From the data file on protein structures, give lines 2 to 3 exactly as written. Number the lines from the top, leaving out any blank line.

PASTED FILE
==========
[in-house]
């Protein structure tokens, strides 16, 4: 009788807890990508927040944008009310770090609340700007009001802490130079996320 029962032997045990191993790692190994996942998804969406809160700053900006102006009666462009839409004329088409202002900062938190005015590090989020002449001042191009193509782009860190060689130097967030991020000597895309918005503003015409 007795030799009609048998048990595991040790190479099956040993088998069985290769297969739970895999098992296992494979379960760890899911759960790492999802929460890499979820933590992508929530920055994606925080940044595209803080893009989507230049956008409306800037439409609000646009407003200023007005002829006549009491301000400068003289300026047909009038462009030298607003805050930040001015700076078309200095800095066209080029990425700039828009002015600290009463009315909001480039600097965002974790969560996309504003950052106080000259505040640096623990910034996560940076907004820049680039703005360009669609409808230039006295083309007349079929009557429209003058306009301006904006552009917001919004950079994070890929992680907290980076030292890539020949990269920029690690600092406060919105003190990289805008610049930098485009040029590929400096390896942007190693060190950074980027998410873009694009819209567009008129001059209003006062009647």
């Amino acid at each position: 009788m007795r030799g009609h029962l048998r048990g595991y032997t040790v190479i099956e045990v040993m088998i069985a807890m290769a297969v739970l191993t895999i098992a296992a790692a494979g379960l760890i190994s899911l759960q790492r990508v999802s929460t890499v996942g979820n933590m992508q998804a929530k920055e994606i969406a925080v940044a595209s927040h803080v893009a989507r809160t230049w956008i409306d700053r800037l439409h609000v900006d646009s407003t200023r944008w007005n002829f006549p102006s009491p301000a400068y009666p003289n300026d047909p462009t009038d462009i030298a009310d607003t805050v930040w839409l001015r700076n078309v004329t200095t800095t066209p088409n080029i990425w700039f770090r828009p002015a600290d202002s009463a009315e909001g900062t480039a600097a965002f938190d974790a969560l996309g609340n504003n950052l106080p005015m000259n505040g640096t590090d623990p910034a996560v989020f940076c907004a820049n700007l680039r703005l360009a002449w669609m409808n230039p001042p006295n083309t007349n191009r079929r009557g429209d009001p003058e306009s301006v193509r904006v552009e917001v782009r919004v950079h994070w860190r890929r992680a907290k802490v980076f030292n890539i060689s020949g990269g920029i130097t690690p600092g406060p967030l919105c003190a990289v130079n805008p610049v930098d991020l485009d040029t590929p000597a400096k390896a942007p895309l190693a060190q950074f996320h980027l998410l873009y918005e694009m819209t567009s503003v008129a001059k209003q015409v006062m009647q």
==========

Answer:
């Protein structure tokens, strides 16, 4: 009788807890990508927040944008009310770090609340700007009001802490130079996320 029962032997045990191993790692190994996942998804969406809160700053900006102006009666462009839409004329088409202002900062938190005015590090989020002449001042191009193509782009860190060689130097967030991020000597895309918005503003015409 007795030799009609048998048990595991040790190479099956040993088998069985290769297969739970895999098992296992494979379960760890899911759960790492999802929460890499979820933590992508929530920055994606925080940044595209803080893009989507230049956008409306800037439409609000646009407003200023007005002829006549009491301000400068003289300026047909009038462009030298607003805050930040001015700076078309200095800095066209080029990425700039828009002015600290009463009315909001480039600097965002974790969560996309504003950052106080000259505040640096623990910034996560940076907004820049680039703005360009669609409808230039006295083309007349079929009557429209003058306009301006904006552009917001919004950079994070890929992680907290980076030292890539020949990269920029690690600092406060919105003190990289805008610049930098485009040029590929400096390896942007190693060190950074980027998410873009694009819209567009008129001059209003006062009647």
């Amino acid at each position: 009788m007795r030799g009609h029962l048998r048990g595991y032997t040790v190479i099956e045990v040993m088998i069985a807890m290769a297969v739970l191993t895999i098992a296992a790692a494979g379960l760890i190994s899911l759960q790492r990508v999802s929460t890499v996942g979820n933590m992508q998804a929530k920055e994606i969406a925080v940044a595209s927040h803080v893009a989507r809160t230049w956008i409306d700053r800037l439409h609000v900006d646009s407003t200023r944008w007005n002829f006549p102006s009491p301000a400068y009666p003289n300026d047909p462009t009038d462009i030298a009310d607003t805050v930040w839409l001015r700076n078309v004329t200095t800095t066209p088409n080029i990425w700039f770090r828009p002015a600290d202002s009463a009315e909001g900062t480039a600097a965002f938190d974790a969560l996309g609340n504003n950052l106080p005015m000259n505040g640096t590090d623990p910034a996560v989020f940076c907004a820049n700007l680039r703005l360009a002449w669609m409808n230039p001042p006295n083309t007349n191009r079929r009557g429209d009001p003058e306009s301006v193509r904006v552009e917001v782009r919004v950079h994070w860190r890929r992680a907290k802490v980076f030292n890539i060689s020949g990269g920029i130097t690690p600092g406060p967030l919105c003190a990289v130079n805008p610049v930098d991020l485009d040029t590929p000597a400096k390896a942007p895309l190693a060190q950074f996320h980027l998410l873009y918005e694009m819209t567009s503003v008129a001059k209003q015409v006062m009647q």